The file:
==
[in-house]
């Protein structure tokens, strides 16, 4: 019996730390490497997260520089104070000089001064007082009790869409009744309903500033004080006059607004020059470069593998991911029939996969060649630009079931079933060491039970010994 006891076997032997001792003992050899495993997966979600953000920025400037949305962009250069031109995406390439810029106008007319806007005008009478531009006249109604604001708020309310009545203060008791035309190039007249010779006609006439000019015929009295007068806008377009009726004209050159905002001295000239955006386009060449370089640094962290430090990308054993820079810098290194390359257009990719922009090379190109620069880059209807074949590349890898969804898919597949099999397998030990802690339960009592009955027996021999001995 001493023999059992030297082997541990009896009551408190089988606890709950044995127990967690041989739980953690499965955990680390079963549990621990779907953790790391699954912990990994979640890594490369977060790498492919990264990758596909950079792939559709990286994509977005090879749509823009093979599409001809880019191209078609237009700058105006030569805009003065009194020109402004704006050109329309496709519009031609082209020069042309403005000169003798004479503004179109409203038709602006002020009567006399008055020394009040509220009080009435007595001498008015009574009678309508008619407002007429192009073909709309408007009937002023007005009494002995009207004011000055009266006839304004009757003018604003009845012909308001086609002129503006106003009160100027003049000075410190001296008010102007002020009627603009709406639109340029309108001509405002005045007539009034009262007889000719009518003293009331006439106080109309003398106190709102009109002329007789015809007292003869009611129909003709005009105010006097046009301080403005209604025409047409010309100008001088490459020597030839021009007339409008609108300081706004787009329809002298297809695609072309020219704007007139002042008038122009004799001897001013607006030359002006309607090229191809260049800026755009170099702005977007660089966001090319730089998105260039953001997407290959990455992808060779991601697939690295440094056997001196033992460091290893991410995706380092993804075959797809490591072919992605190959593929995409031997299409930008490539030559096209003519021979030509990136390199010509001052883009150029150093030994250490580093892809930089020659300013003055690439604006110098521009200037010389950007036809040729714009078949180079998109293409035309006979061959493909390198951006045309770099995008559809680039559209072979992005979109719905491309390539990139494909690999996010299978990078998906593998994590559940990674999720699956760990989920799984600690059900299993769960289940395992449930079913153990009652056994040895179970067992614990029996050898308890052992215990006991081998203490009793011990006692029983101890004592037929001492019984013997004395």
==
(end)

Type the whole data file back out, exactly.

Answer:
[in-house]
């Protein structure tokens, strides 16, 4: 019996730390490497997260520089104070000089001064007082009790869409009744309903500033004080006059607004020059470069593998991911029939996969060649630009079931079933060491039970010994 006891076997032997001792003992050899495993997966979600953000920025400037949305962009250069031109995406390439810029106008007319806007005008009478531009006249109604604001708020309310009545203060008791035309190039007249010779006609006439000019015929009295007068806008377009009726004209050159905002001295000239955006386009060449370089640094962290430090990308054993820079810098290194390359257009990719922009090379190109620069880059209807074949590349890898969804898919597949099999397998030990802690339960009592009955027996021999001995 001493023999059992030297082997541990009896009551408190089988606890709950044995127990967690041989739980953690499965955990680390079963549990621990779907953790790391699954912990990994979640890594490369977060790498492919990264990758596909950079792939559709990286994509977005090879749509823009093979599409001809880019191209078609237009700058105006030569805009003065009194020109402004704006050109329309496709519009031609082209020069042309403005000169003798004479503004179109409203038709602006002020009567006399008055020394009040509220009080009435007595001498008015009574009678309508008619407002007429192009073909709309408007009937002023007005009494002995009207004011000055009266006839304004009757003018604003009845012909308001086609002129503006106003009160100027003049000075410190001296008010102007002020009627603009709406639109340029309108001509405002005045007539009034009262007889000719009518003293009331006439106080109309003398106190709102009109002329007789015809007292003869009611129909003709005009105010006097046009301080403005209604025409047409010309100008001088490459020597030839021009007339409008609108300081706004787009329809002298297809695609072309020219704007007139002042008038122009004799001897001013607006030359002006309607090229191809260049800026755009170099702005977007660089966001090319730089998105260039953001997407290959990455992808060779991601697939690295440094056997001196033992460091290893991410995706380092993804075959797809490591072919992605190959593929995409031997299409930008490539030559096209003519021979030509990136390199010509001052883009150029150093030994250490580093892809930089020659300013003055690439604006110098521009200037010389950007036809040729714009078949180079998109293409035309006979061959493909390198951006045309770099995008559809680039559209072979992005979109719905491309390539990139494909690999996010299978990078998906593998994590559940990674999720699956760990989920799984600690059900299993769960289940395992449930079913153990009652056994040895179970067992614990029996050898308890052992215990006991081998203490009793011990006692029983101890004592037929001492019984013997004395």